Despite those efforts, Lolita remains stuck in an 80-by-35-foot tank, where she hasn't seen a fellow member of her species since the death of her companion orca, Hugo, in 1980. Advocates have long said the tank is too small and violates the Animal Welfare Act, but officials with the U.S. Department of Agriculture (USDA) have cited a multitude of seeming loopholes over the years, allowing them to maintain that the fishbowl-shaped enclosure complies with the law.
In the latest attempt to free Lolita, People for the Ethical Treatment of Animals (PETA) has asked Miami-Dade State Attorney Katherine Fernandez Rundle to investigate and pursue animal-cruelty charges against the Miami Seaquarium and the employees responsible for Lolita's care.
"Despite her highly endangered status, Lolita is held in a small, shallow, barren concrete tank, without adequate protection from the sun and without appropriate companionship," reads a May 26 letter to Rundle from PETA vice president Jared Goodman. "We request that your office investigate this matter thoroughly, with the assistance of orca experts unaffiliated with the captive orca entertainment industry, and bring appropriate cruelty charges."
Our culture's evolving understanding of animal abuse at marine mammal parks, especially in recent years through documentaries such as Blackfish and The Cove, might influence Rundle to investigate. Ed Griffith, a spokesperson for the Miami-Dade State Attorney's Office, tells New Times that prosecutors are reviewing the matter.
For some animal-rights activists, Lolita's situation is not only cruel but the result of decades-long indifference that occurred behind the scenes.
Based solely on the measurements, the Seaquarium tank does not satisfy federal requirements. In order to accommodate an animal of Lolita's size, the Animal Welfare Act says the tank must be at least 48 feet long — twice the length of an adult orca. But a concrete barrier at the center of the tank, where the animal trainers stand during performances in front of wide-eyed crowds, limits the space where Lolita can swim. The front of the tank to the midpoint of the concrete barrier measures only 35 feet.
In 1995, the then-deputy administrator of APHIS, Dale Schwindaman, argued that Lolita's tank met minimum space requirements based on a "20 percent rule" for enclosures. The rule, which is outlined in the Animal Welfare Act, is used to make up for corners in square-shaped enclosures. Activists say the rule shouldn't apply to Lolita's tank because it's oval-shaped.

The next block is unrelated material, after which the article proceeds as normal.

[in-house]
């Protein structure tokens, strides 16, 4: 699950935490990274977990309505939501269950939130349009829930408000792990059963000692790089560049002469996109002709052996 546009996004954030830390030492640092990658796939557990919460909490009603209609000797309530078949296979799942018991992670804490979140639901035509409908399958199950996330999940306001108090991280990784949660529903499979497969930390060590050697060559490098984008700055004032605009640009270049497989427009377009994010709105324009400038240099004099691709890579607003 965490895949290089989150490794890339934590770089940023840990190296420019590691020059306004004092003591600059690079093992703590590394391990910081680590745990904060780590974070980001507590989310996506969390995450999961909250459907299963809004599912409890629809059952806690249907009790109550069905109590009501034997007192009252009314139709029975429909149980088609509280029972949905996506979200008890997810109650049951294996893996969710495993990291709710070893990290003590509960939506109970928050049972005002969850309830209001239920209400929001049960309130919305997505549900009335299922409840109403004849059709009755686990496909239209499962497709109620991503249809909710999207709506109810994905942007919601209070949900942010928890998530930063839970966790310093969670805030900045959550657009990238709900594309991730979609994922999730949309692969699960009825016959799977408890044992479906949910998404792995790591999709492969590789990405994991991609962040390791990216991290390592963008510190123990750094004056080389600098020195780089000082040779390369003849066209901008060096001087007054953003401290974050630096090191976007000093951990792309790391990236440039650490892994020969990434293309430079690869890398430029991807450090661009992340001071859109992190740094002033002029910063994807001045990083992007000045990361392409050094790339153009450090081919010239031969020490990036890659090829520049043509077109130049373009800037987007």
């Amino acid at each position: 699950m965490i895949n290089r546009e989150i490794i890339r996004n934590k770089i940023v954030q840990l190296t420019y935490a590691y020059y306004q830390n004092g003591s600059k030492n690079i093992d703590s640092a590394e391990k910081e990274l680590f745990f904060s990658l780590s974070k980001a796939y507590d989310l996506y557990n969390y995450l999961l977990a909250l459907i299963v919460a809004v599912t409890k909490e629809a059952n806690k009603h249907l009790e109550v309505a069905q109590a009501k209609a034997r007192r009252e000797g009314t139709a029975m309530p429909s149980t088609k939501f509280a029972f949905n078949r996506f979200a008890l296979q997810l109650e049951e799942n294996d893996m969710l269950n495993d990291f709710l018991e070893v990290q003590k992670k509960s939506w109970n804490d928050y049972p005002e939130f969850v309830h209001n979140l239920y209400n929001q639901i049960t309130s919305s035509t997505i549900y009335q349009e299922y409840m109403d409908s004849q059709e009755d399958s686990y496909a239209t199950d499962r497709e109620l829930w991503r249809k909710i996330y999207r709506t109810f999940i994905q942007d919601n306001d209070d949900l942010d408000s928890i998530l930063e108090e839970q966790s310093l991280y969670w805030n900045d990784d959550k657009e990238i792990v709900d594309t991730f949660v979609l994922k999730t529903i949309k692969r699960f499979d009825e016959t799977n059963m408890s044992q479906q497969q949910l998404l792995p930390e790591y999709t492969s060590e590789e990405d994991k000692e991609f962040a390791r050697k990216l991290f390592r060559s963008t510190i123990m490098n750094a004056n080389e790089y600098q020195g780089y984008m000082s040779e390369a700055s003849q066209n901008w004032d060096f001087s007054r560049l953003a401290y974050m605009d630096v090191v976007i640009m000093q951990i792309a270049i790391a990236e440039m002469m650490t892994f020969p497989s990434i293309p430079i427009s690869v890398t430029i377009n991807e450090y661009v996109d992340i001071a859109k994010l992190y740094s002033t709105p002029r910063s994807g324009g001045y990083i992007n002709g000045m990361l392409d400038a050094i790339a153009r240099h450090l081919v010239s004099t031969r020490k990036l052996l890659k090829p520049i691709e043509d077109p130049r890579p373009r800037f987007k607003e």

Nevertheless, even when the 20 percent rule was applied, the tank still came up 3.4 feet too short in official calculations.
According to measurements taken the same year by site inspector Dr. Kristina Cox, the tank failed to meet the adjusted minimum standard of 38.4 feet. In her notes, she wrote that the distance from the front of the tank to the concrete barrier did not meet the requirements.
But APHIS officials looked the other way, not only waiving the work island but entirely omitting mention of it in subsequent reports. The agency's higher-ups stated that the tank was 60 feet by 80 feet, a measurement only possible if the concrete island is ignored.
In the years that followed, the agency abandoned talks of variances, perhaps because waivers aren't allowed for non-compliant tanks. Instead, Ron DeHaven, the new APHIS deputy administrator, came up with a different justification for the tank's configuration.
In a 1999 letter, instead of conceding the tank came up short for minimum space requirements, he wrote, "While there is a platform in this pool that does intersect with the required [distance], there is nothing in the regulations that prohibits such an object from being in the pool."
The geometrical gymnastics rendered the spirit of the law meaningless. Nevertheless, APHIS spokespeople continue to cite DeHaven's opinion.
For instance, when quoted in a 2016 New Times investigation of Lolita's tank, public-affairs specialist Tanya Espinosa said obstructions like the concrete work island in Lolita's tank are permitted as long as they are not "detrimental."
PETA maintains that there's scant basis for the conclusion.
"The law does not currently explicitly allow for that level of discretion," Goodman says. "The most likely reason for this position is the agency's unabashed commitment to pleasing its 'customers' — which it identifies as the puppy mills, roadside zoos, laboratories, and other animal-exploiting operations that it's tasked with regulating."
PETA believes the concrete work station is, in fact, detrimental to Lolita's well-being.
"The limited space to which Lolita is confined prevents her from performing behaviors natural to an orca, including swimming any meaningful distance," Goodman wrote in his letter to Rundle. "Lolita's confinement in this space likely causes her to suffer chronic illness, among other harms, and she manifests ongoing psychological injuries in the form of repetitive and abnormal behavior."
PETA has a case against the USDA pending before the U.S. Court of Appeals regarding the size of Lolita's tank. The animal-rights organization now hopes the Miami-Dade State Attorney's Office could be another avenue to force the Seaquarium into compliance.
As the top prosecutor for Miami-Dade County, Rundle prosecutes violations of Florida's criminal law. Although the feds don't believe the Seaquarium has violated the Animal Welfare Act, the marine park could still be held accountable under state laws.
"Marine mammal experts can attest that the complete deprivation of all that is natural and important to Lolita causes her extreme and unnecessary stress, agitation, injury, and suffering, in what we strongly believe to be a violation of [Florida's] cruelty to animals law," Goodman's letter says.
As for Lolita, whose life has been pockmarked by trauma, she is on a hiatus from entertaining crowds: The Miami Seaquarium has temporarily closed because of COVID-19.